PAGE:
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    How to Make a Computer Operating System

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    egypt man
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    عدد الرسائل : 495
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    البلد : مصر
    الوظيفة : محاسب
    رابط أى موقع تحبه : mypower.wow3.info
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    نقاط : 724
    تاريخ التسجيل : 29/07/2007

    How to Make a Computer Operating System

    مُساهمة من طرف egypt man في الإثنين 9 أغسطس - 18:36

    How to Make a Computer Operating System


    An Operating System
    tells the computer what to do. Whether the ones you have found don't
    measure up, or if you are a hobbyist wanting to have a creation to call
    your own, it can be a daunting task and it may take years to get your
    own operating system to be of any use. Remastering an existing Linux
    distro can also be straight forward and easy. An operating system is a
    piece of software to manage and interact with the hardware effectively
    and provides a shell for other programs to run on.




    1. 1
      Decide what you want your OS to do.
      Whether it is a fully capable OS with a GUI or something a bit more
      minimalistic, you'll need to know what direction you are taking it
      before beginning.



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    2. 2
      Decide if you would
      rather do it all yourself from the ground up, or if there is an existing
      kernel you would like to build on top of
      . Linux from Scratch is a project for those that would like to build their own Linux distro.
    3. 3
      Decide if you're going to create your own bootloader or a pre-created one such as GRUB.
      While coding your own bootloader will give a lot of knowledge of the
      hardware and the BIOS, it may set you back on the programming of the
      actual kernel.
    4. 4
      While it is possible to
      create an operating system in a language such as Pascal or BASIC you
      will be better off using C or C++ and Assembly
      . Assembly is absolutely necessary as some vital parts of an operating system require it.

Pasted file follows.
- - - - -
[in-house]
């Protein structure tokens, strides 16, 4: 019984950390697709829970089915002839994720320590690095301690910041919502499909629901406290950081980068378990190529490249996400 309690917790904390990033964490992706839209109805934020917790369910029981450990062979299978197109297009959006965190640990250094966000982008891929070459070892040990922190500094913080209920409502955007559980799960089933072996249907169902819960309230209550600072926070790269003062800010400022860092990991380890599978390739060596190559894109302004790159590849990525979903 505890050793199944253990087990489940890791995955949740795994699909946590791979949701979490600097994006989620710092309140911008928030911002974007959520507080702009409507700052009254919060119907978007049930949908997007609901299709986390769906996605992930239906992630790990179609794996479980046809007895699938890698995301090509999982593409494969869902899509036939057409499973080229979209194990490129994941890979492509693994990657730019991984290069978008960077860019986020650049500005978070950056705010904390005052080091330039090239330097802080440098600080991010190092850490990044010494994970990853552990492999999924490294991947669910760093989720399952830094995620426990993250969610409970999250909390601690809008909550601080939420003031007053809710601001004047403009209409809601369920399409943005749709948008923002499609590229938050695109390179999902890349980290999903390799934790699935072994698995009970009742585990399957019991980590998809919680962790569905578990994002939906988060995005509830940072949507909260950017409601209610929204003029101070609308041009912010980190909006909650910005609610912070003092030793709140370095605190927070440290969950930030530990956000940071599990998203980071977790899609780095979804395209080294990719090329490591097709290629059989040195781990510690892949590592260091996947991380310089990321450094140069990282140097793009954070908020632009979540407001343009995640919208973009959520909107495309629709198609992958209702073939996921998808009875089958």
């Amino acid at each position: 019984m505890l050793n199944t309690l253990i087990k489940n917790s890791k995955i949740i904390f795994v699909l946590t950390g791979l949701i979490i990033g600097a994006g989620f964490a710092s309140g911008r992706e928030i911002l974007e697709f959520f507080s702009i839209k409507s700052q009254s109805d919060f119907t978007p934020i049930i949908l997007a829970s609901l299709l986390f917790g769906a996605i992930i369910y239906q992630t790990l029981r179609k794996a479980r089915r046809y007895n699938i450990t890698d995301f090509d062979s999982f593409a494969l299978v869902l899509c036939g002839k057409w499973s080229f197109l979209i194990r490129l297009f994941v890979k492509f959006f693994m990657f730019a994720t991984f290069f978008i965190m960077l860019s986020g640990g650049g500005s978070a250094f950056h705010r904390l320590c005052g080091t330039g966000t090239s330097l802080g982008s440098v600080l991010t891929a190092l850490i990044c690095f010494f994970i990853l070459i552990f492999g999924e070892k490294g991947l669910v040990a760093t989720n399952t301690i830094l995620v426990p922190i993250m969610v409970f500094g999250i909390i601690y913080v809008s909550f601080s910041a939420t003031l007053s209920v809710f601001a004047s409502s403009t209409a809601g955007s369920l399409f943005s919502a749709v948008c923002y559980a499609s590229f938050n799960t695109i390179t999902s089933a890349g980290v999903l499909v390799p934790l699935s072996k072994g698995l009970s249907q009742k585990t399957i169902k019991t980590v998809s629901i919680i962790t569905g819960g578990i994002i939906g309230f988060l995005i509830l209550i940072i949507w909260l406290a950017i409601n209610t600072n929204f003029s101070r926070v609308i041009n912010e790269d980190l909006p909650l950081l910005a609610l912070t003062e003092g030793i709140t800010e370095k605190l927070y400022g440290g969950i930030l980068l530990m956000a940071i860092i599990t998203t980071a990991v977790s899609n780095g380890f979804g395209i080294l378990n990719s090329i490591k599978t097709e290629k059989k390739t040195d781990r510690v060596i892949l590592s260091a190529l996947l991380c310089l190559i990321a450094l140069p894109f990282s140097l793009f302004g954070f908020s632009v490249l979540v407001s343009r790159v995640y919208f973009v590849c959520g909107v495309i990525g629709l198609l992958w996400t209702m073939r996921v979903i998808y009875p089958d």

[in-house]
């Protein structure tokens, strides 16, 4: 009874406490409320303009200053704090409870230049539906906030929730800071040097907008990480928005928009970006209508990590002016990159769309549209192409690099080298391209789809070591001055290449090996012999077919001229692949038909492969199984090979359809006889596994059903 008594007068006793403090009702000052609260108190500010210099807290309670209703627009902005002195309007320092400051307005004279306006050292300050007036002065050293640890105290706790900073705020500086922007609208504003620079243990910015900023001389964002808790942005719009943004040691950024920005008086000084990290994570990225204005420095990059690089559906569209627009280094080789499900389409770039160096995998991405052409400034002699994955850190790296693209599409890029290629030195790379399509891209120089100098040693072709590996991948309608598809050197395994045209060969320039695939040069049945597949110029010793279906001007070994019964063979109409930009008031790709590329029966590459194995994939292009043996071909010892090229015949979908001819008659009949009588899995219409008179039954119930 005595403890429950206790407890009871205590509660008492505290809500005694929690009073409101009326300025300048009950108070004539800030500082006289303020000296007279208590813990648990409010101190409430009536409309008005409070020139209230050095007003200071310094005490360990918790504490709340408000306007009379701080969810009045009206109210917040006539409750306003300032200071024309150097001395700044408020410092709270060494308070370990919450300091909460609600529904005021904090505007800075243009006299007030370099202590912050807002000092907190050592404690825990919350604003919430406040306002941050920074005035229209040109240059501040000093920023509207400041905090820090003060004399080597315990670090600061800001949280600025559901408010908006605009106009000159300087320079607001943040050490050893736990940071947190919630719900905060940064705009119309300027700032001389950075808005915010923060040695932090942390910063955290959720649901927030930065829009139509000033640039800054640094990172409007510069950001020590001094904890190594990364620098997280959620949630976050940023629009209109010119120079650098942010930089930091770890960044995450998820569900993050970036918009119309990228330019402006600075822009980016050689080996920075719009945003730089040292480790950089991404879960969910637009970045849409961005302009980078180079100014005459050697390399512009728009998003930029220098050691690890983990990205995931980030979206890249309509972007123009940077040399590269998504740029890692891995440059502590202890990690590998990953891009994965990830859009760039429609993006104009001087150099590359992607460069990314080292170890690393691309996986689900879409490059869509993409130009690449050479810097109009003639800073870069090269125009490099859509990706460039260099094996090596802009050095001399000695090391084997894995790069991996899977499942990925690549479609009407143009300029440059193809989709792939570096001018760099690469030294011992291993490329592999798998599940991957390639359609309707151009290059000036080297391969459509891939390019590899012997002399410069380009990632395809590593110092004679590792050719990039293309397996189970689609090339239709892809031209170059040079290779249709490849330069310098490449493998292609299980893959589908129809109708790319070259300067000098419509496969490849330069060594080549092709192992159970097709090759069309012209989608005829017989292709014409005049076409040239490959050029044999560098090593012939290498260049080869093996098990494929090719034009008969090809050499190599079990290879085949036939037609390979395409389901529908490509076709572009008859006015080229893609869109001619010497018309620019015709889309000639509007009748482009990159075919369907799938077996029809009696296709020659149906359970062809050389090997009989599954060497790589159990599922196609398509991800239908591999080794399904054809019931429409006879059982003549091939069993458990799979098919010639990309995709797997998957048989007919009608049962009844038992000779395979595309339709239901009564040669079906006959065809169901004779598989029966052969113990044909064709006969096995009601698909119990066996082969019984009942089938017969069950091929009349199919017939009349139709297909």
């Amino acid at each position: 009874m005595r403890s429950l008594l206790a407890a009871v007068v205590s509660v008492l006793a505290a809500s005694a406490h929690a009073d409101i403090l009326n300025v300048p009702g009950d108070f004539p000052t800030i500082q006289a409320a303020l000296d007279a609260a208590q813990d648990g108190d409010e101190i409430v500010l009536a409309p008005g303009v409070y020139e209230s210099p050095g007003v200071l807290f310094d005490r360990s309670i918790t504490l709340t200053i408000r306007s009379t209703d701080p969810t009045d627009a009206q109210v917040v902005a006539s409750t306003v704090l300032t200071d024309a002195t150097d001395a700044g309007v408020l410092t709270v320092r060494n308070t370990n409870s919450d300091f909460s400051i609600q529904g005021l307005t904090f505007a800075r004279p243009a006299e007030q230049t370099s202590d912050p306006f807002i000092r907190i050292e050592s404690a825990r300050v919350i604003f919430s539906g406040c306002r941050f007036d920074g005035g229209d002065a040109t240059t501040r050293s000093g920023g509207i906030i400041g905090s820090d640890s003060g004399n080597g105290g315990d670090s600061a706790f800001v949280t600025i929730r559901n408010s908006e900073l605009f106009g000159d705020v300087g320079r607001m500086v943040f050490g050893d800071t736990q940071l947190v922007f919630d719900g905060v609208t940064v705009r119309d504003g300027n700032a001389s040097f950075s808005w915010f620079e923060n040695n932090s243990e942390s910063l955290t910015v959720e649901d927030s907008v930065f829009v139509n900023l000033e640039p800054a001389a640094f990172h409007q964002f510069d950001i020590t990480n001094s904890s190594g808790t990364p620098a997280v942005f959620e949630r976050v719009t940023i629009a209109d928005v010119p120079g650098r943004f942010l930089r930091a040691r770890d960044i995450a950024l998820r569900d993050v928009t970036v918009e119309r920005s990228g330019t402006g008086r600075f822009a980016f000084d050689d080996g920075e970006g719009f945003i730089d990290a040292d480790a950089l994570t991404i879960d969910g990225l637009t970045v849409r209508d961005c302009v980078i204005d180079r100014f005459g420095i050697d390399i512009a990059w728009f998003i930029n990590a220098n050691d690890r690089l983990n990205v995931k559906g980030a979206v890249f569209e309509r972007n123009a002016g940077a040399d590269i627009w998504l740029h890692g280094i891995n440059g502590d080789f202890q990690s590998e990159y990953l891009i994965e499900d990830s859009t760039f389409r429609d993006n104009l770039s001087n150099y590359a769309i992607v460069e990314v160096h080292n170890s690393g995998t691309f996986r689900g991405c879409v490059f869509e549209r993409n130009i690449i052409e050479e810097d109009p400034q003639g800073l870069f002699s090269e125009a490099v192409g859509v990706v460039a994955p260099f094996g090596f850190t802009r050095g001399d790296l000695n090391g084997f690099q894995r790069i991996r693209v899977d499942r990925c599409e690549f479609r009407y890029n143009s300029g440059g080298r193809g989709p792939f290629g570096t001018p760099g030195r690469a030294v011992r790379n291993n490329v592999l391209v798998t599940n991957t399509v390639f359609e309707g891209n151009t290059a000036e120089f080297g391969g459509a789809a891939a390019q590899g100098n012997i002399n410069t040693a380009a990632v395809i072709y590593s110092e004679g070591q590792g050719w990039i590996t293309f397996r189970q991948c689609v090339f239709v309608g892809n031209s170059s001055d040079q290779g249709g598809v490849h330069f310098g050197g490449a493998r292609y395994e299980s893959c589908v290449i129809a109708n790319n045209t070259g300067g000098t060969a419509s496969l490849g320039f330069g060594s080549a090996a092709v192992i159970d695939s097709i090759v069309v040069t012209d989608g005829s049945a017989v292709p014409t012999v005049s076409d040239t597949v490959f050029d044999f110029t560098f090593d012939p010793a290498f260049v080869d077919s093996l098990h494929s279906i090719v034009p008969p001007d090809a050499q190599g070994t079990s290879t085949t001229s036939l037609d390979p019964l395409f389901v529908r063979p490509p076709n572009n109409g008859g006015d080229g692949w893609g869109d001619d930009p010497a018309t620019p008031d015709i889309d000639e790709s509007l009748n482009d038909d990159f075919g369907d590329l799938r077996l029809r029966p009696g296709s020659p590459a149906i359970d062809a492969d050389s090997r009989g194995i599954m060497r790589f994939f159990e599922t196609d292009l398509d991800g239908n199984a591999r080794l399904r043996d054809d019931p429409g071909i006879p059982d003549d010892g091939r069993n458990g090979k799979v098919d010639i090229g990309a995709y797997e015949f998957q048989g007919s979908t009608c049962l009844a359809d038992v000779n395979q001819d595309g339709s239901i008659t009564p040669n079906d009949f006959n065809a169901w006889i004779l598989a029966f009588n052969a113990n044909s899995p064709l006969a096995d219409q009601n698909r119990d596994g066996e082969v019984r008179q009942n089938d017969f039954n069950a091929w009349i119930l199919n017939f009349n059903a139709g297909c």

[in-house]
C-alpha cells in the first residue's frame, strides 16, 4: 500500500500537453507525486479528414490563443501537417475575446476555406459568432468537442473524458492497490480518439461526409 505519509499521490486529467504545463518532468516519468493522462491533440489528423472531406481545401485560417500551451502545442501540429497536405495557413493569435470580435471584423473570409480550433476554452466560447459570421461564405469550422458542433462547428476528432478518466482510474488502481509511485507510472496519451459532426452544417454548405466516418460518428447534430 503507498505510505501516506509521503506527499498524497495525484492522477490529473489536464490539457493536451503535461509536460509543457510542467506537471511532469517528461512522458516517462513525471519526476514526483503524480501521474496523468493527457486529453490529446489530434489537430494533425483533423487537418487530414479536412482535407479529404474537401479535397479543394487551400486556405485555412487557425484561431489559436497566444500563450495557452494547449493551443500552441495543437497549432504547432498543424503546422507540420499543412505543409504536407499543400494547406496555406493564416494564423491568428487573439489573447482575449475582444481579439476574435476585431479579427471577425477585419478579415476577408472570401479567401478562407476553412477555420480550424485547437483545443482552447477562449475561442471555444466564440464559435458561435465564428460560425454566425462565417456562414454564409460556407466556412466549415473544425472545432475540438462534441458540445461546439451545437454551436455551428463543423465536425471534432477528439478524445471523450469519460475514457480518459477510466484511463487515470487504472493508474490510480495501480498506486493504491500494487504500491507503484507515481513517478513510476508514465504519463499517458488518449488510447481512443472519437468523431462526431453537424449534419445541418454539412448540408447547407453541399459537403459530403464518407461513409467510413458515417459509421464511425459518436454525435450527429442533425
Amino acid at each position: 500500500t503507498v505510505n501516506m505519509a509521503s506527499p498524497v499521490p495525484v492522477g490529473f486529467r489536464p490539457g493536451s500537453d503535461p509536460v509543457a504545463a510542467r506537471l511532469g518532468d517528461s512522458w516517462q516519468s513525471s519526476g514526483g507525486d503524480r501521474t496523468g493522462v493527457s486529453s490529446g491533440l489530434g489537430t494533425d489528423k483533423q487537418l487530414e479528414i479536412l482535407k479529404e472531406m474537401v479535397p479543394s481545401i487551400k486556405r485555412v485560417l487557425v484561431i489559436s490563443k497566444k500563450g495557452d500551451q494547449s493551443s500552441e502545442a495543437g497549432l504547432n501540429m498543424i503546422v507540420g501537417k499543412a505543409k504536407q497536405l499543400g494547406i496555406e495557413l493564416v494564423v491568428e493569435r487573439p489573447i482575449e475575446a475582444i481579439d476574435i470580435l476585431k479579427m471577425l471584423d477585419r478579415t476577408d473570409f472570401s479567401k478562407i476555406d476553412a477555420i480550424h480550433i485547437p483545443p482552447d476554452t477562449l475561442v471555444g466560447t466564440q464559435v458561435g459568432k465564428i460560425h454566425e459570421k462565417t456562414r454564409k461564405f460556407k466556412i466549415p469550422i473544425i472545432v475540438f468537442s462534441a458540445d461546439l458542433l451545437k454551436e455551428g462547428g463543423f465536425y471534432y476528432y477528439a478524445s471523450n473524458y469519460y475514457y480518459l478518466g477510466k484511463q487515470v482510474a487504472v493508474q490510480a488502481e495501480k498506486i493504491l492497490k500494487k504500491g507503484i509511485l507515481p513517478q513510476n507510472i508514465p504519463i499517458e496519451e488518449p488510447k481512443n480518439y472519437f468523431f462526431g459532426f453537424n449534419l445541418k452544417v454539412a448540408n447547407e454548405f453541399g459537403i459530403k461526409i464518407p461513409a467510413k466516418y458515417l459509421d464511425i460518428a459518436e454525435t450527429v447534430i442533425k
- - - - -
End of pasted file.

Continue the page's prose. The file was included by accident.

5. 5
      Start small. Begin
      with small things such as displaying text and interrupts before moving
      on to things such as memory management and multitasking.
    6. 6
      Decide on your API.
      While this is a long way off it is a good idea to plan ahead. A good API
      to choose is POSIX, which is well documented. All Unices have at least
      partial support for POSIX, so it would be trivial to port Unix programs
      to your OS.
    7. 7
      Decide on your design.
      There are monolithic kernels and microkernels. Monolithic kernels
      implement all the services in the kernel, while microkernels have a
      small kernel combined with user daemons implementing services. In
      general, monolithic kernels are faster, but microkernels have better
      fault isolation and reliability.
    8. 8
      If
      you want an easy way, consider Ubuntu remastersys, Fedora Revisor,
      Custom NimbleX, Puppy Remaster, PCLinuxOS mklivecd, SuSE Studio[1] and SuSE KIWI
      . However, the operating system you create belongs to the company who started the service.




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    edit Tips



    • Do not wipe your hard drive completely. Remember, wiping your drive will clear out ALL your data and its irreversible! Use GRUB or another boot manager to dual boot your system with another OS until yours is fully functional.




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    • An alternative method of testing your new operating system is to use
      a virtual machine. Rather than rebooting your computer each time you
      make changes, or having to transfer the files from your development
      computer to your test machine, you use a virtual machine application to
      run your OS while your current OS is still running. Three such VM
      applications are VMWare (http://www.vmware.com), the open source alternative bochs (http://bochs.sourceforge.net),
      and Microsoft Virtual PC (www.microsoft.com ; Microsoft Virtual PC may
      not be compatible with your distro of linux, but it is the most
      trustable). VMware also has a freely available server product which
      should suit nicely.(http://www.vmware.com/products/server/) An easy one is sun's xVM VirtualBox. (http://www.virtualbox.org)
    • Getting a copy of the Intel developer manuals from http://developer.intel.com/products/processor/manuals/index.htm is vital
    • Use websites such as http://osdev.org and http://osdever.net
      to help you develop your own operating system. Please note well that
      for most purposes, the OSDev.org community would prefer that you stick
      to using their wiki, and do not join the forum. If you do decide to join
      the forum, there are prerequisites: You are required to thoroughly know
      C or C++, and x86 Assembly language. You must also understand general,
      and complex programming concepts such as Linked Lists, Queues, etc.
    • In order to compile an operating system from C or C++ code, you will
      of course be using one compiler or another. The OSDev community, in its
      rules, explicitly states that the community is not around to babysit
      new programmers. If you are trying to develop an operating system, it
      goes without saying that you are expected to be a programming "God."
    • You should therefore read the user guide/manuals/documentation for
      your chosen C/C++ compiler, whether it comes packaged with the software